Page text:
This 2016 Hallmark Channel Christmas story stars familiar Hallmark stars, Tricia Helfer and Marc Blucas as two single parents, Olivia and Scott, who meet on a ski vacation. When Olivia realizes that the man she feels a new instant connection with is in the armed forces, she has reservations and backs away. The newly-acquainted families share a very bonding Christmas before Scott gets news that he will be deploying.

Olivia begins to work with putting together a Christmas program involving spouses and family from the military and begins to see the real daily dilemmas and trials of military wives. The supporting cast who portray these spouse brings a refreshing reality to these roles. Olivia becomes bonded to this new support system, even helping to deliver a baby. She also gets wisdom from Scott's mother, a military wife of many decades, who tells her that the love that “lights up” her son's face is real and strong enough to stand the trials. Olivia told Scott not to expect her to be waiting for him, but does she have a change of heart?

'Christmas Homecoming'

One of the niches unique to Hallmark Channel Christmas movies is that they don’t all revolve around 20-something central characters.

This feature from the 2017 lineup brings together Julie Benz, known recently from “Hawaii Five-O,” and Michael Shanks as Amanda and Master Sergeant Jim Mullins. Amanda is still healing from the loss of her military husband, saving his last words to her from the past, a hopeful Christmas promise of coming home. She rents a room to Jim while he rehabilitates after an injury in Afghanistan. This slow-burning story of coming to healing and love again has some powerful and tender moments. Among the most memorable are ones that portray Amanda finally coming to the decision to pack away her husband’s things, and put her wedding ring in a drawer. The scene revolving around the phone message also turns pivotal.

One of the most powerful moments comes during a funeral service for a fallen soldier. Amanda is there as a supportive spouse who understands, and part of Mullins’ role is to do whatever he can to bring comfort and closure to the surviving spouse. The new widow tells him that she may never be ready to know the details of how her husband died, but what she does want to know is the music that he listened to the morning before his death. Little things mean the most.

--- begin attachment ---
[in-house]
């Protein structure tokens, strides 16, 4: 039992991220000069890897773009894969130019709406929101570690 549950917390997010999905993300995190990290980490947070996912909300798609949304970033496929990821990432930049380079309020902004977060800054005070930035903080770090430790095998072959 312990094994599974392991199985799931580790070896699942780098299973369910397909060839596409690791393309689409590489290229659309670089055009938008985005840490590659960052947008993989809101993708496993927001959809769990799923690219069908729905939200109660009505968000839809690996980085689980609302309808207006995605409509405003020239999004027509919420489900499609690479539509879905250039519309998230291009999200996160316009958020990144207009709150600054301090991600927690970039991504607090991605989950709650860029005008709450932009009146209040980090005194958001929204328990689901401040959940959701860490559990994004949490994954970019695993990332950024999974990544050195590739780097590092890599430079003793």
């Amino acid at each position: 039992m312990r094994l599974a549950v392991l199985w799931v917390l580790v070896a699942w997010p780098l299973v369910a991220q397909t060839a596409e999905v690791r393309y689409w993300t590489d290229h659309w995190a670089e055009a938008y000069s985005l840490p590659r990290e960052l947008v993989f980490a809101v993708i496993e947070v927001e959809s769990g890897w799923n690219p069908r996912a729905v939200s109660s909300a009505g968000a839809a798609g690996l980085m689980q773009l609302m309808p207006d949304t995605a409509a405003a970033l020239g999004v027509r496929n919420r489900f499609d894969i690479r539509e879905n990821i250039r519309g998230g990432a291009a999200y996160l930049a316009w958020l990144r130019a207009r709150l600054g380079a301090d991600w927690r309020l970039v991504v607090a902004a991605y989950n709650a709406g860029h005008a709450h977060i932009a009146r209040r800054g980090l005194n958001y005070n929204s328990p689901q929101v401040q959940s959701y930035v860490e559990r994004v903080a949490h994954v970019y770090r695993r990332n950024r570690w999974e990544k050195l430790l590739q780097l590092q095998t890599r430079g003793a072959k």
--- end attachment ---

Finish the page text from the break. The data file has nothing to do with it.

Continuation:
Master Sergeant Mullins decides to remain in the military, and Amanda struggles with whether she is ready to endure the rigors of being a military wife again. The scenes at the bus are satisfying, despite the too-easy final scene.

'A Christmas Visitor'

This Hallmark Christmas classic goes all the way back to 2002 for its original airing but already has been screened several times this season as a perennial favorite. The Boyaijan family is still picking up the pieces of their lives after losing their son in the war. Their daughter is facing a possible breast cancer diagnosis, and no one is truly celebrating Christmas. The spirit changes when Mr. Boyaijan picks up a soldier on the road one night and the family welcomes him into their home.

The considerable talents and screen presences of William Devane, Meredith Baxter, and Dean McDermott combine to create a drama that stands well for more than a decade and reminds everyone that a life well-lived, in military service or otherwise, is a lasting gift.

These films can get a salute along with the Christmas songs.A marathon of the 2017 Christmas movies runs Christmas Eve through Christmas Day on the Hallmark Channel. Older titles screen regularly through January 1.